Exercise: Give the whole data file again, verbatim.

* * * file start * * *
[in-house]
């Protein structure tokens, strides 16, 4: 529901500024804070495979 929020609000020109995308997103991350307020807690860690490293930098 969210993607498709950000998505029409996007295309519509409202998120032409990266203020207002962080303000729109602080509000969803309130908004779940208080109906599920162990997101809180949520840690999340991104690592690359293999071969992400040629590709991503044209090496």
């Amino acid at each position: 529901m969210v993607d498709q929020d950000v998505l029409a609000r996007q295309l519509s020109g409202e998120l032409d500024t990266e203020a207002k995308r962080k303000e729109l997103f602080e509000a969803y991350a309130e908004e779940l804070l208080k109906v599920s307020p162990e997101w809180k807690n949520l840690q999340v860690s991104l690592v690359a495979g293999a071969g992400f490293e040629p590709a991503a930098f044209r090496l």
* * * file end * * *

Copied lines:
[in-house]
């Protein structure tokens, strides 16, 4: 529901500024804070495979 929020609000020109995308997103991350307020807690860690490293930098 969210993607498709950000998505029409996007295309519509409202998120032409990266203020207002962080303000729109602080509000969803309130908004779940208080109906599920162990997101809180949520840690999340991104690592690359293999071969992400040629590709991503044209090496």
């Amino acid at each position: 529901m969210v993607d498709q929020d950000v998505l029409a609000r996007q295309l519509s020109g409202e998120l032409d500024t990266e203020a207002k995308r962080k303000e729109l997103f602080e509000a969803y991350a309130e908004e779940l804070l208080k109906v599920s307020p162990e997101w809180k807690n949520l840690q999340v860690s991104l690592v690359a495979g293999a071969g992400f490293e040629p590709a991503a930098f044209r090496l």